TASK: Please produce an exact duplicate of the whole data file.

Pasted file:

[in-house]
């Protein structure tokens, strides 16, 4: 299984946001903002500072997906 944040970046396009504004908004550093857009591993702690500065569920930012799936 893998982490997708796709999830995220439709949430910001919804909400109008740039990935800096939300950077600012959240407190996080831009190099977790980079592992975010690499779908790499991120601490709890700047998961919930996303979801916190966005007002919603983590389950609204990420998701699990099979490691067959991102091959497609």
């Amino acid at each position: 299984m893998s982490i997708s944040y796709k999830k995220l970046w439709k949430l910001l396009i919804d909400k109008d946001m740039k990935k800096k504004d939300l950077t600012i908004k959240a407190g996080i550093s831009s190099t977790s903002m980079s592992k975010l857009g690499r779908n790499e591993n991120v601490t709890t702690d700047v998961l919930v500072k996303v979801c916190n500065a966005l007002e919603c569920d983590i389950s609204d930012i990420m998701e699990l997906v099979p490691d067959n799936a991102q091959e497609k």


[in-house]
């Protein structure tokens, strides 16, 4: 299984946001903002500072997906 944040970046396009504004908004550093857009591993702690500065569920930012799936 893998982490997708796709999830995220439709949430910001919804909400109008740039990935800096939300950077600012959240407190996080831009190099977790980079592992975010690499779908790499991120601490709890700047998961919930996303979801916190966005007002919603983590389950609204990420998701699990099979490691067959991102091959497609």
């Amino acid at each position: 299984m893998s982490i997708s944040y796709k999830k995220l970046w439709k949430l910001l396009i919804d909400k109008d946001m740039k990935k800096k504004d939300l950077t600012i908004k959240a407190g996080i550093s831009s190099t977790s903002m980079s592992k975010l857009g690499r779908n790499e591993n991120v601490t709890t702690d700047v998961l919930v500072k996303v979801c916190n500065a966005l007002e919603c569920d983590i389950s609204d930012i990420m998701e699990l997906v099979p490691d067959n799936a991102q091959e497609k």